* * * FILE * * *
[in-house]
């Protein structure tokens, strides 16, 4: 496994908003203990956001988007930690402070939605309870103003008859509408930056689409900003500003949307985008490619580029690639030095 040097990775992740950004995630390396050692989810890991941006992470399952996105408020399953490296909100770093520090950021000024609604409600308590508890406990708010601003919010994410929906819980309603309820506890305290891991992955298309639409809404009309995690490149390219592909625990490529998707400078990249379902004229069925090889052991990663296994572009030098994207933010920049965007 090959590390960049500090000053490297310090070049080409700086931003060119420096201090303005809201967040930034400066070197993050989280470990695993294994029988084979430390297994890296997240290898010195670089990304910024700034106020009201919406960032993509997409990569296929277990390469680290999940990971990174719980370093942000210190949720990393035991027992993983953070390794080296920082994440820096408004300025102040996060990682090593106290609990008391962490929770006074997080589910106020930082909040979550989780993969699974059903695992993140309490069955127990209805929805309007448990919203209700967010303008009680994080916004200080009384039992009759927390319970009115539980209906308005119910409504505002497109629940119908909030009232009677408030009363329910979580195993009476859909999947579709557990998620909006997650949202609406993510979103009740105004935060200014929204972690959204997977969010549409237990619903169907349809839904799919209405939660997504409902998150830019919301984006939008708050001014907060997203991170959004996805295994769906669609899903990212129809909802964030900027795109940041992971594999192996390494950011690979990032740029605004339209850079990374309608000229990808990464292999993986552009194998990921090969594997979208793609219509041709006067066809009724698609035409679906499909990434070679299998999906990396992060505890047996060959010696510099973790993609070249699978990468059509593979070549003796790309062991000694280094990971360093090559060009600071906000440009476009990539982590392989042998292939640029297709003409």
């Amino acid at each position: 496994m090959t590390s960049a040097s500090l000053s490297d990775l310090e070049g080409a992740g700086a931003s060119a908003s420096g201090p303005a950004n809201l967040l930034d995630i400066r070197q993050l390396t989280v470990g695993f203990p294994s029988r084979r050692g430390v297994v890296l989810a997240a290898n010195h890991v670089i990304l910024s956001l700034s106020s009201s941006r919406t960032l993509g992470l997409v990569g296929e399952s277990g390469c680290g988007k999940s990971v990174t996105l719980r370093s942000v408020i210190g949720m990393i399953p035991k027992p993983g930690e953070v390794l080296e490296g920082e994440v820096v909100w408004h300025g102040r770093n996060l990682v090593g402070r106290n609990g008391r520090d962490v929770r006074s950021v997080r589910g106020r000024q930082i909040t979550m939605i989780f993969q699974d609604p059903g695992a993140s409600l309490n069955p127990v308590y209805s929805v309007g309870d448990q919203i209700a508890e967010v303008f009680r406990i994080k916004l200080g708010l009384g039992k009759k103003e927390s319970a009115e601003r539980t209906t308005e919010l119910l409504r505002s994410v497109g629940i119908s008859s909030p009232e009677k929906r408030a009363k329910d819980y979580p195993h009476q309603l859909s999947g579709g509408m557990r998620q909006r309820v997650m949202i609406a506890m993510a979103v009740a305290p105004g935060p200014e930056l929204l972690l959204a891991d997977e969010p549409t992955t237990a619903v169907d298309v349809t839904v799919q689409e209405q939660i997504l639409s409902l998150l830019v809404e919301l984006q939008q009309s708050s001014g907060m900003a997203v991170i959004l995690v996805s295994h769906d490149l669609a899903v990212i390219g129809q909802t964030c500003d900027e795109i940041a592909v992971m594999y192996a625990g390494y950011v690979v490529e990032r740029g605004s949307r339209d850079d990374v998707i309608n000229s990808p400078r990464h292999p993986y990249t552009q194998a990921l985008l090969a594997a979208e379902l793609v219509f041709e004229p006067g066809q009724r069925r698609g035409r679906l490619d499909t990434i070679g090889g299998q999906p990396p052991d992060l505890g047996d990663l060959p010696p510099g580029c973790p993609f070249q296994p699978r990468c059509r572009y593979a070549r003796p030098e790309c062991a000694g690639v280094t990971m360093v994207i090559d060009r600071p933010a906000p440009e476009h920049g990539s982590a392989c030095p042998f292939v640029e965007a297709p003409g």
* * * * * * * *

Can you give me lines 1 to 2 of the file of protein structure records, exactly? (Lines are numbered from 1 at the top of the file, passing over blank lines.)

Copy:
[in-house]
């Protein structure tokens, strides 16, 4: 496994908003203990956001988007930690402070939605309870103003008859509408930056689409900003500003949307985008490619580029690639030095 040097990775992740950004995630390396050692989810890991941006992470399952996105408020399953490296909100770093520090950021000024609604409600308590508890406990708010601003919010994410929906819980309603309820506890305290891991992955298309639409809404009309995690490149390219592909625990490529998707400078990249379902004229069925090889052991990663296994572009030098994207933010920049965007 090959590390960049500090000053490297310090070049080409700086931003060119420096201090303005809201967040930034400066070197993050989280470990695993294994029988084979430390297994890296997240290898010195670089990304910024700034106020009201919406960032993509997409990569296929277990390469680290999940990971990174719980370093942000210190949720990393035991027992993983953070390794080296920082994440820096408004300025102040996060990682090593106290609990008391962490929770006074997080589910106020930082909040979550989780993969699974059903695992993140309490069955127990209805929805309007448990919203209700967010303008009680994080916004200080009384039992009759927390319970009115539980209906308005119910409504505002497109629940119908909030009232009677408030009363329910979580195993009476859909999947579709557990998620909006997650949202609406993510979103009740105004935060200014929204972690959204997977969010549409237990619903169907349809839904799919209405939660997504409902998150830019919301984006939008708050001014907060997203991170959004996805295994769906669609899903990212129809909802964030900027795109940041992971594999192996390494950011690979990032740029605004339209850079990374309608000229990808990464292999993986552009194998990921090969594997979208793609219509041709006067066809009724698609035409679906499909990434070679299998999906990396992060505890047996060959010696510099973790993609070249699978990468059509593979070549003796790309062991000694280094990971360093090559060009600071906000440009476009990539982590392989042998292939640029297709003409």